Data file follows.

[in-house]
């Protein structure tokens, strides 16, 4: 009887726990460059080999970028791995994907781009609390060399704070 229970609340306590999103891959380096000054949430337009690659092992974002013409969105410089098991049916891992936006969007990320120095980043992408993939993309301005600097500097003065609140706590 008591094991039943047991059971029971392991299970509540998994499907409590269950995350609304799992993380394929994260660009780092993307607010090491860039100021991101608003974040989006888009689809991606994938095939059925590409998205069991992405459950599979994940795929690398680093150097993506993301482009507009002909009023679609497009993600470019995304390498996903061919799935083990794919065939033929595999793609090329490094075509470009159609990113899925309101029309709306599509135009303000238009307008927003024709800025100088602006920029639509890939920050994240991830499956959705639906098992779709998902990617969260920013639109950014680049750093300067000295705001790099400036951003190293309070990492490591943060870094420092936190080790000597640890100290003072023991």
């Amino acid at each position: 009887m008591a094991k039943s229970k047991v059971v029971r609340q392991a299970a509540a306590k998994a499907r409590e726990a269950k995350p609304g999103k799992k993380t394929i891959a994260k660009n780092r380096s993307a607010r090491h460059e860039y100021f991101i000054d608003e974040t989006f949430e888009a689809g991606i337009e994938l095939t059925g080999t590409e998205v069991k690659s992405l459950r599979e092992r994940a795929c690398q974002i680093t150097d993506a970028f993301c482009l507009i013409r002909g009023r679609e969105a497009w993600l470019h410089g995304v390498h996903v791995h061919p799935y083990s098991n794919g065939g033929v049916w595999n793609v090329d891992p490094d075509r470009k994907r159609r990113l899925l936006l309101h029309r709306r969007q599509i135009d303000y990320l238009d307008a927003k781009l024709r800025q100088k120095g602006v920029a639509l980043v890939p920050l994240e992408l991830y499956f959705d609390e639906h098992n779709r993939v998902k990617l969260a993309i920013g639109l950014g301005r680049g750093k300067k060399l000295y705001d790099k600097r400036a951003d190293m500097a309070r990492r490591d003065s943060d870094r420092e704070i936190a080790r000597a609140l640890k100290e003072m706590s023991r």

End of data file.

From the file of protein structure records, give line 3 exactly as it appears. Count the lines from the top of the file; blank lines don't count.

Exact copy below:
């Amino acid at each position: 009887m008591a094991k039943s229970k047991v059971v029971r609340q392991a299970a509540a306590k998994a499907r409590e726990a269950k995350p609304g999103k799992k993380t394929i891959a994260k660009n780092r380096s993307a607010r090491h460059e860039y100021f991101i000054d608003e974040t989006f949430e888009a689809g991606i337009e994938l095939t059925g080999t590409e998205v069991k690659s992405l459950r599979e092992r994940a795929c690398q974002i680093t150097d993506a970028f993301c482009l507009i013409r002909g009023r679609e969105a497009w993600l470019h410089g995304v390498h996903v791995h061919p799935y083990s098991n794919g065939g033929v049916w595999n793609v090329d891992p490094d075509r470009k994907r159609r990113l899925l936006l309101h029309r709306r969007q599509i135009d303000y990320l238009d307008a927003k781009l024709r800025q100088k120095g602006v920029a639509l980043v890939p920050l994240e992408l991830y499956f959705d609390e639906h098992n779709r993939v998902k990617l969260a993309i920013g639109l950014g301005r680049g750093k300067k060399l000295y705001d790099k600097r400036a951003d190293m500097a309070r990492r490591d003065s943060d870094r420092e704070i936190a080790r000597a609140l640890k100290e003072m706590s023991r």